Live Reviews: Keith Jarrett
Royal Festival Hall, London
1 December 2008
Euphoric applause greeted Keith Jarrett as he slowly ambled his way towards the spotlit Steinway. He bowed politely, hands together and just about raised a smile when an ardent admirer shouted ‘I LUV YOU KEITH!’, before playing his first solo concert in London for seventeen years. Jarrett displayed a remarkable breadth of musicality throughout the concert and, for all his technique, he can make a gospel number or twelve-bar blues sound like it should: unadorned, funky and reverent all at the same time.
Gone are the forty minute improvisations of the 70s and 80s, most famously the Köln concert recording – the ‘Stairway to Heaven’ of jazz. Instead, Jarrett presented twelve distinct, shortish improvisations, with six pieces per half. If you have heard any Keith Jarrett solo recordings, then you know what can happen at his solo concerts. Fast bleak flurries of a near-atonal landscape; simple, funky vamps over tremolo bass; a rutty blues; a delicately melodied ballad and some elements of magic/ego in a dangerous, if unique, equilibrium. With a shorter timespan though, it was as if Jarrett drove his ideas to hit the ground running. Nearly all the improvisations had an immediately defined character and while Jarrett never allowed his virtuosity to starve the ideas, a sense of transition (and impact) was sometimes sacrificed for the sake of keeping the material contained.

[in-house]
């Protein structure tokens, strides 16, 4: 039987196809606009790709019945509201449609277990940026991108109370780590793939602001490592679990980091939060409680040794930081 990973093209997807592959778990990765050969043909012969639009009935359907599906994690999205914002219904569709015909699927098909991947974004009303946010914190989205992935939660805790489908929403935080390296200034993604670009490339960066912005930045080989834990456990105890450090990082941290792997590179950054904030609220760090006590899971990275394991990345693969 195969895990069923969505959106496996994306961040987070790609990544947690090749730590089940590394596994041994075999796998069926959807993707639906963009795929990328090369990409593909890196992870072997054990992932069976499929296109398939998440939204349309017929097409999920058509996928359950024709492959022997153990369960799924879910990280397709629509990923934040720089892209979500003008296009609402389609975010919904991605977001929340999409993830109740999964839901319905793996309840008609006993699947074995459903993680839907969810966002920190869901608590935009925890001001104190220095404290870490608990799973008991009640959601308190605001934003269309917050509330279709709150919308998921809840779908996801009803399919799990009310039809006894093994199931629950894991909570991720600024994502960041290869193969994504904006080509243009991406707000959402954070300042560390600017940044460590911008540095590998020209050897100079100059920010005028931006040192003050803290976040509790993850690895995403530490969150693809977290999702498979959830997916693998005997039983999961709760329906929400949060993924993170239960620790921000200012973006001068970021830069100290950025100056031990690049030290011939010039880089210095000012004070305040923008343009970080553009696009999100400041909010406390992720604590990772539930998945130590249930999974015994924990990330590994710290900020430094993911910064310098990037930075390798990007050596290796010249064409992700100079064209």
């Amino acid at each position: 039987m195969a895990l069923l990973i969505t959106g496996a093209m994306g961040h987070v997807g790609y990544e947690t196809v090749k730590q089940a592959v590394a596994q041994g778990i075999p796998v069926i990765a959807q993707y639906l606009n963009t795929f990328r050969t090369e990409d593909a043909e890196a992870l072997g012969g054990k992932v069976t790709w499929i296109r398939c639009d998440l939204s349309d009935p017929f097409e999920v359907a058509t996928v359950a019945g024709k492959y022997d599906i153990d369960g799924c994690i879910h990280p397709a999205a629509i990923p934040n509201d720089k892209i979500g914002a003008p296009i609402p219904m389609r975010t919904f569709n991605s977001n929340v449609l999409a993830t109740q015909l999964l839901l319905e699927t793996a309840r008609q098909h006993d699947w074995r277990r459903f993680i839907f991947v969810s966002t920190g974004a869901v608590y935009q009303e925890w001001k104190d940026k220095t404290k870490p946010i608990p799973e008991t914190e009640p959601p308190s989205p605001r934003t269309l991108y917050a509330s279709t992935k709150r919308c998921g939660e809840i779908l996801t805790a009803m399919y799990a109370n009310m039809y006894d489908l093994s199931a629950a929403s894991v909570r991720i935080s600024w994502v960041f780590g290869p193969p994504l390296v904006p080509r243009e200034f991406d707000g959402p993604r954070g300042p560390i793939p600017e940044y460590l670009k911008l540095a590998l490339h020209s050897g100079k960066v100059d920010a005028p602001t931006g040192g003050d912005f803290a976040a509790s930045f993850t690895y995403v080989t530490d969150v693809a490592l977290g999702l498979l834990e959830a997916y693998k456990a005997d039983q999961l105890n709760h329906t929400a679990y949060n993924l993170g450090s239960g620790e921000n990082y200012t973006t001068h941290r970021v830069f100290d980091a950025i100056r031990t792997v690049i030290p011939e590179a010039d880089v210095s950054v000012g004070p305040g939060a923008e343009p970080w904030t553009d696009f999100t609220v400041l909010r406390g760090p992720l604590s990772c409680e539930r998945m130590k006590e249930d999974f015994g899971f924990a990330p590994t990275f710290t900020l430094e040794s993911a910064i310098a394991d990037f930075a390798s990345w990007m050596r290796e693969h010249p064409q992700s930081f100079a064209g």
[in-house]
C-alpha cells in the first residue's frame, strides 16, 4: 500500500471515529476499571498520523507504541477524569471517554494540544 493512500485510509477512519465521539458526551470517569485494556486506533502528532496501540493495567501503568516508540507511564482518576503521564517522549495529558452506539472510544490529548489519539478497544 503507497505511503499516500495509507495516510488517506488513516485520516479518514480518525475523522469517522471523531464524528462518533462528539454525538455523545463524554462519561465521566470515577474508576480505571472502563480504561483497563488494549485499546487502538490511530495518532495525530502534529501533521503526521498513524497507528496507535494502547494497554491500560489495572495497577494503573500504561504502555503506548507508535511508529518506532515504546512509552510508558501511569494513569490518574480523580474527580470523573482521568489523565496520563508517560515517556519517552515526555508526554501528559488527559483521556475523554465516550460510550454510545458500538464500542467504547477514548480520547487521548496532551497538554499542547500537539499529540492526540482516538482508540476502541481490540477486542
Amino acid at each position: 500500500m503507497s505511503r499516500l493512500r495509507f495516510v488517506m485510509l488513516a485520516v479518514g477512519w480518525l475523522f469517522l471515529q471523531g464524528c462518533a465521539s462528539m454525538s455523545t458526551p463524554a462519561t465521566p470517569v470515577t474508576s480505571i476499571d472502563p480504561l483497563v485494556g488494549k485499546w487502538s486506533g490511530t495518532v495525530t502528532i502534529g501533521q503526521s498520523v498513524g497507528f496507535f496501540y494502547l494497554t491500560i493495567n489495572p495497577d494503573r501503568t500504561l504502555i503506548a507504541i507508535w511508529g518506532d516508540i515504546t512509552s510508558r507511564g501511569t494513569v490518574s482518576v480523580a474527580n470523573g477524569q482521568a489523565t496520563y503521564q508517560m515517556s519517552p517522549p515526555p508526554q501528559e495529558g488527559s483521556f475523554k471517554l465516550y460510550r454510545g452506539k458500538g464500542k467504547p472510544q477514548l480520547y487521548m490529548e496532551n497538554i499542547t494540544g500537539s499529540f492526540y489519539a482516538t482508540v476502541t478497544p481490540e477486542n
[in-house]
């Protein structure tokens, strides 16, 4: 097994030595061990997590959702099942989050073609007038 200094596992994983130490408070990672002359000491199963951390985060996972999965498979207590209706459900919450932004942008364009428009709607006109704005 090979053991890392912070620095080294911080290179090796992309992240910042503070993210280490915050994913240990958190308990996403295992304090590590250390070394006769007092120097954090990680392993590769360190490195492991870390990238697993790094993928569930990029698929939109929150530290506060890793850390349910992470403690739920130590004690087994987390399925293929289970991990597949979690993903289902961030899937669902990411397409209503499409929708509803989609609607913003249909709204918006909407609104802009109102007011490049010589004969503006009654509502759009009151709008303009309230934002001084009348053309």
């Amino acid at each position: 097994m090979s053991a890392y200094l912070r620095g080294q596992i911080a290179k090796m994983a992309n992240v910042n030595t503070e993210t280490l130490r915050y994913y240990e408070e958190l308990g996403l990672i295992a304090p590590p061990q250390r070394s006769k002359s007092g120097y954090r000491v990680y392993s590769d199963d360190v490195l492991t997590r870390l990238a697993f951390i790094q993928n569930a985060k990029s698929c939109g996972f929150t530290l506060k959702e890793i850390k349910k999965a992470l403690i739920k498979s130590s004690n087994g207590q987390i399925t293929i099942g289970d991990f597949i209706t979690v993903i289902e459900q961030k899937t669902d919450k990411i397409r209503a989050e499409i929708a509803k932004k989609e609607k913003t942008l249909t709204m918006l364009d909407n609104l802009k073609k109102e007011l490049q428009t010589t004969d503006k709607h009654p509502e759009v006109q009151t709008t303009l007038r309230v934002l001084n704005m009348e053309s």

It is a joy to see the physicality of Jarrett’s performance: half seated, half stamped, almost danced, his determination to draw vibrato through the keys, and of course his unique vocalisations. He demands silence, and chastised the audience for excessive coughing (on a cold December night) and for one intrusive camera flash. ‘What is it about this world that demands an image?’ brought a roar of applause. Perhaps his scolding fused a collective energy. The improvisations which followed were some of the best.
As Jarrett returned to the stage after two sublime encores (‘My Song’ and ‘Somewhere over the Rainbow’) and approached the microphone, you could sense an air of apprehension, and not for the first time in the evening. ‘You see,’ he said with self-assurance, ‘It’s all about the energy.’
All Jarrett demands is the listener’s absolute attention. It comes as no surprise then to learn that Jarrett’s favourite composer is Johann Sebastian Bach. The material might be recycled, but in the hands of genius, the music, and the listener, are always transformed.
Published on 1 January 2009